Editorial: What is happening behind closed doors?Published 10:45pm Wednesday, July 27, 2011
The citizens of Niles — as taxpayers — help fund Niles Community Schools as well as vote for its board of education officials. Therefore, it would seem puzzling that few residents attend school board meetings, even during the school year, and particularly when important decisions are going be made.
Or maybe not.
Longtime board trustee Michael Dreher unexpectedly announced his resignation this week, citing the reason for his decision in part to be because he did not agree with the board’s decision to borrow $2 million for various projects in the district.
Yet, he voted yes on that decision, claiming that the rest of the board members were going to vote yes anyway. This is not out of character for the board, which seldom debates issues and unanimously votes the same way on most matters.
As usual, few people were in attendance at that particular meeting, but the few who were surely had noted that the matter was not discussed at length. This was an enormously important decision for the district, particularly when it — like most school districts — is facing financial hardship due to a lack of state revenue.
Both Dreher and board president Jeff Curry have openly admitted and defended the board’s practice of discussing district matters away from the eyes of the public.
“…What we’ve done in the past is just kind of talk about it ahead of time and if you agree or disagree … when you vote for it, you vote to support the board and the superintendent…” Dreher said in an interview this week.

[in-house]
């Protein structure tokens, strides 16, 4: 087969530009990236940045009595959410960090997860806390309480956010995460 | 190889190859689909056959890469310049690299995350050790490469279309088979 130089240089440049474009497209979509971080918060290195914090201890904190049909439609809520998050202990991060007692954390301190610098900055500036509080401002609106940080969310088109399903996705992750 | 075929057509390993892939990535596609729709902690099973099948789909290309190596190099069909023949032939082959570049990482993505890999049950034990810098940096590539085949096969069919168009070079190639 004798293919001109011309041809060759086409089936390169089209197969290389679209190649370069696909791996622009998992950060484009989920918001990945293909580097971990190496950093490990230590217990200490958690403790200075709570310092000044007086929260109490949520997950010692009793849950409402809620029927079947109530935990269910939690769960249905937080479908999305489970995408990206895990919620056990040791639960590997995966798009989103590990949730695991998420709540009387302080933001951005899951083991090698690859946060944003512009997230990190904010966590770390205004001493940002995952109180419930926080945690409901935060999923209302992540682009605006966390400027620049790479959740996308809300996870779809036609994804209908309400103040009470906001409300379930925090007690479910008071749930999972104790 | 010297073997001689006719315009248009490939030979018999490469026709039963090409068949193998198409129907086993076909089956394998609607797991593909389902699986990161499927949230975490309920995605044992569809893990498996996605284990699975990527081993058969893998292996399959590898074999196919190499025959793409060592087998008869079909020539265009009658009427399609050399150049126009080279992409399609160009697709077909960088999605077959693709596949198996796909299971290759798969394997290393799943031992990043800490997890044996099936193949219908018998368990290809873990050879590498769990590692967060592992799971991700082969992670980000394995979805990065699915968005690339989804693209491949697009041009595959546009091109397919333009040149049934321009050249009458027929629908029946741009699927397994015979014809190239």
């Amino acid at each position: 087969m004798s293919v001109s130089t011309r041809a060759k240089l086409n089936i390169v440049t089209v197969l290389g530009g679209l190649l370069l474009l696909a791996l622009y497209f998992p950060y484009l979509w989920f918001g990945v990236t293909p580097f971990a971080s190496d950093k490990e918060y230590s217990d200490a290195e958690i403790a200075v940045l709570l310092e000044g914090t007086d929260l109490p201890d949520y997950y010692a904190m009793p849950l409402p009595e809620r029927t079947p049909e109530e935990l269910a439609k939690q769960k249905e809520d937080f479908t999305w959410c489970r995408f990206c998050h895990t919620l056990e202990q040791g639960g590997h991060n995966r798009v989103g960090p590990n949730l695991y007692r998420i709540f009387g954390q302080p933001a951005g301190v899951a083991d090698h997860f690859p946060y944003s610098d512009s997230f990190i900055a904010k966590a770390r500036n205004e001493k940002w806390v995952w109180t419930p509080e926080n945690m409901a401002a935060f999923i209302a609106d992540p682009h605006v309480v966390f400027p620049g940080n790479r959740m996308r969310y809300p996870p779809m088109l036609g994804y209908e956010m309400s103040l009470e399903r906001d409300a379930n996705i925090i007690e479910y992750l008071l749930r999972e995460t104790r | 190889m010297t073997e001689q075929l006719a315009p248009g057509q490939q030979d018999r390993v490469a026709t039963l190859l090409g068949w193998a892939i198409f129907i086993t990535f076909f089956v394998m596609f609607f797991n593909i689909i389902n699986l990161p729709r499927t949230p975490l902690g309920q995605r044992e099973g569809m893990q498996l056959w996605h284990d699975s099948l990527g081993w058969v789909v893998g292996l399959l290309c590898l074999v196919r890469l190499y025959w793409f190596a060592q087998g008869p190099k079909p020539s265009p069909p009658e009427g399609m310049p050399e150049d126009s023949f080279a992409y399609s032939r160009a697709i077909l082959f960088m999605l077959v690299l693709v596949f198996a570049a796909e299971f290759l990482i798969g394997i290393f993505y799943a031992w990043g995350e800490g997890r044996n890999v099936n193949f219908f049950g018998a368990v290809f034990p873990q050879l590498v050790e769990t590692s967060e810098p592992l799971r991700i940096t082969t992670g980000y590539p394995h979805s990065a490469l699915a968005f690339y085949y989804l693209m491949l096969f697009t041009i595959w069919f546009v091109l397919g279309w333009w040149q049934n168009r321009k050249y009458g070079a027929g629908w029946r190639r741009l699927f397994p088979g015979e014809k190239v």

Though they claim their discussions are not within a quorum — which would be illegal — they believe this prevents the public from witnessing conflict within the board.
That is the very purpose of a school board — to discuss important issues and make important decisions, bad or good, controversial or not.
The board members are not perfect, and do not agree on everything. They are not supposed to.
They should be making decisions based on what they believe is the best choice for the district and its students — and not worry about how it will look to the public or their fellow board members.
Dissenting board members are not bad ones. It means they simply don’t share the same opinions as the other members.
How many decisions have been made with some board members wanting to vote no, yet voting yes to keep up appearances? How many decisions would have went a different way if they had been discussed and debated in a public setting?
We may never know, and that’s the way they want it.
We encourage citizens to contact Niles school board members and ask them to publicly defend their opinions on school issues.
A transparent school board benefits both the district and the citizens who support it.